Absolutely, Jen! I grew up in Pennsylvania. Gettysburg was an annual trip with my step father as president of our town's little league. I was educated on the northern perspective of the Civil War. I moved to Virginia at 22 and started dating a guy from South Carolina at 26. I was amazed at the different views on the Civil War in the different parts of the country. In PA, we didn't really differentiate between the north and south in any way other than a geographic direction. In VA and SC the 'North' still holds a derogatory connotation. I was called a Yankee for years. I agree 100% with the idea of not removing flags and statues. Removing them will not make the atrocities of slavery go away but it will make future generations less aware of what happened. Great post!

    • Jen Parrilli 5 months, 3 weeks ago

      Thank you! I guess I knew that history was taught differently in other countries, but was surprised to learn that even in parts of our own country, people learn different things in school.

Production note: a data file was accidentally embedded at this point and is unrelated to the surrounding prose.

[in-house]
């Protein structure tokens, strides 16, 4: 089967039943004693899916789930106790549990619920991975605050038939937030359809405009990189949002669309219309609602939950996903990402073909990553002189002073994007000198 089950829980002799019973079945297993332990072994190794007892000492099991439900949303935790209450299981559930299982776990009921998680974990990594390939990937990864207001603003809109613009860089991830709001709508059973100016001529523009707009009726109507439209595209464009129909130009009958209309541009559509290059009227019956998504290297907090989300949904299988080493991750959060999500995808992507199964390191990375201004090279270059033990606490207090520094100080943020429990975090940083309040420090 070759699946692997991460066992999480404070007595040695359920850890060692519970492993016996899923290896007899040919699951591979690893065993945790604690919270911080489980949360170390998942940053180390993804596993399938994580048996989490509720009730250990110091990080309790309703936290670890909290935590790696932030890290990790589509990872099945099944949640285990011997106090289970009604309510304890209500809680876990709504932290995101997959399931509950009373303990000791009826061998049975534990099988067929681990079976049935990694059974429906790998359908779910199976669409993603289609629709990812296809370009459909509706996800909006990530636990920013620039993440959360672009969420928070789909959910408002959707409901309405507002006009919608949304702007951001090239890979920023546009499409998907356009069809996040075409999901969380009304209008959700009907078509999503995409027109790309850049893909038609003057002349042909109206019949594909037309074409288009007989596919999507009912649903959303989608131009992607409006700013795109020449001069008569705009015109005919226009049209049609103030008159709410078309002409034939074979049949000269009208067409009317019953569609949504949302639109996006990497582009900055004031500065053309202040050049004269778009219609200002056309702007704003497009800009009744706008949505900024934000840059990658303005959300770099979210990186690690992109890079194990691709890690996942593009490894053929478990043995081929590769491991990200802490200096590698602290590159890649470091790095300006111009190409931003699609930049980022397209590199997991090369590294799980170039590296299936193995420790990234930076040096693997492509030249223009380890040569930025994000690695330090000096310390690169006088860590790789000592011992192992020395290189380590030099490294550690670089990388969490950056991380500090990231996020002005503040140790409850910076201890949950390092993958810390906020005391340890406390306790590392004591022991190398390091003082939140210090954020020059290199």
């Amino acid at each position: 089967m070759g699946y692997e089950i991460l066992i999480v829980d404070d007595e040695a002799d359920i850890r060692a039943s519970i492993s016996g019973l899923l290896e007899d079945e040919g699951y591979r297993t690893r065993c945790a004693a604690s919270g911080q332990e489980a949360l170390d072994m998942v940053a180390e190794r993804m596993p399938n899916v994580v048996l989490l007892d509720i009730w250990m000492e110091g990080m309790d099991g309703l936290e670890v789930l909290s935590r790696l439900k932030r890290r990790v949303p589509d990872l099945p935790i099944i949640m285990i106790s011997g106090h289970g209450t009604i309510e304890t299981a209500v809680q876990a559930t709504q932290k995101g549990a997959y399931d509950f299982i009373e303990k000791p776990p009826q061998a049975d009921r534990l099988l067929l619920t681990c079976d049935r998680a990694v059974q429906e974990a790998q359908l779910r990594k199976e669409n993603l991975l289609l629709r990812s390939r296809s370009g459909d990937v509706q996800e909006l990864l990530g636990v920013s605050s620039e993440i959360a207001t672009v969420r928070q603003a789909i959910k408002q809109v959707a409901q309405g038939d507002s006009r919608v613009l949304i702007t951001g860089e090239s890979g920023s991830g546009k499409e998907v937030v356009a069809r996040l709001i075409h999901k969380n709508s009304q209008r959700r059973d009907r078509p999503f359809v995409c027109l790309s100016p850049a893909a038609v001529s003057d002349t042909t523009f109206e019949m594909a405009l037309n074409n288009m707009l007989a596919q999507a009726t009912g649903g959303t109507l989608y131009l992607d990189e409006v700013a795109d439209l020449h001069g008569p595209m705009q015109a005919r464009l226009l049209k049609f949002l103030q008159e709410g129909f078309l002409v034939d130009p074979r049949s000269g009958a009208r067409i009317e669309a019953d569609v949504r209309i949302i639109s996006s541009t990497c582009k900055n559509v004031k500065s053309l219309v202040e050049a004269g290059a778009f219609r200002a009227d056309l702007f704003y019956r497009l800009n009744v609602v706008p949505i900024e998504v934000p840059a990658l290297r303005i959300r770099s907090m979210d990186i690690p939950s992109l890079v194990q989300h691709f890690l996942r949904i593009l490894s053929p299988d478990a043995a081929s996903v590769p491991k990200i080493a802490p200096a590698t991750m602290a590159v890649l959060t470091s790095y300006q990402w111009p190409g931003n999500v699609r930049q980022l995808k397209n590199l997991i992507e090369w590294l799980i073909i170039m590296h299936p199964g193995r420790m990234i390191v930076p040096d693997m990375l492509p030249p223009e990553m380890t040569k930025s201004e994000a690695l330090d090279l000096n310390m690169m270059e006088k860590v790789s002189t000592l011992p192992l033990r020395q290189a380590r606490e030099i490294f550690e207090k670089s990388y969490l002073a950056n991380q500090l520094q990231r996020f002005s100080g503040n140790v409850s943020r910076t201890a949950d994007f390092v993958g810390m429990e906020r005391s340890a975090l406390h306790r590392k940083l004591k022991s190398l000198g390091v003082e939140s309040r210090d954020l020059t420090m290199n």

• Miranda Fotia 5 months, 3 weeks ago

    Rebel flags and Confederate monuments are everywhere here in NC. I disagree with your take on it, only because many of the black people I am close with have told me that the flag makes them feel afraid. When they see it, they worry that the people wearing/waving them are part of the KKK. There are still many open chapters of the KKK in the rural areas around here. As far as the statues, I do see them as artwork too. Recently, one of our statues was moved to a cemetery for confederate soldiers. I thought that was a suitable place for it and a good solution. I do not think it is suitable for them to be posted randomly around town. If they are posted around town, I think there should be a description under each of them emphasizing how the Confederacy/slavery was wrong. Even though I disagree, I did enjoy reading your piece and I felt like it was respectful and thoughtful. I can see where you are coming from.

    • Jen Parrilli 5 months, 3 weeks ago

      Thank you. I appreciate you sharing your perspective without trying to start an argument. I do like the cemetery solution and also your suggestion of adding a note about slavery. As far as the flag and the KKK, I get what you're saying. When I see someone waving the Confederate flag, it's a clear indication to me that I need to steer clear of them. If we made them put their flags away, they'd look like everyone else. I guess what I'm saying is that I'd rather have the threat clearly identified.

    • Miranda Fotia 5 months, 2 weeks ago

      Good point. I do appreciate warning signs LOL.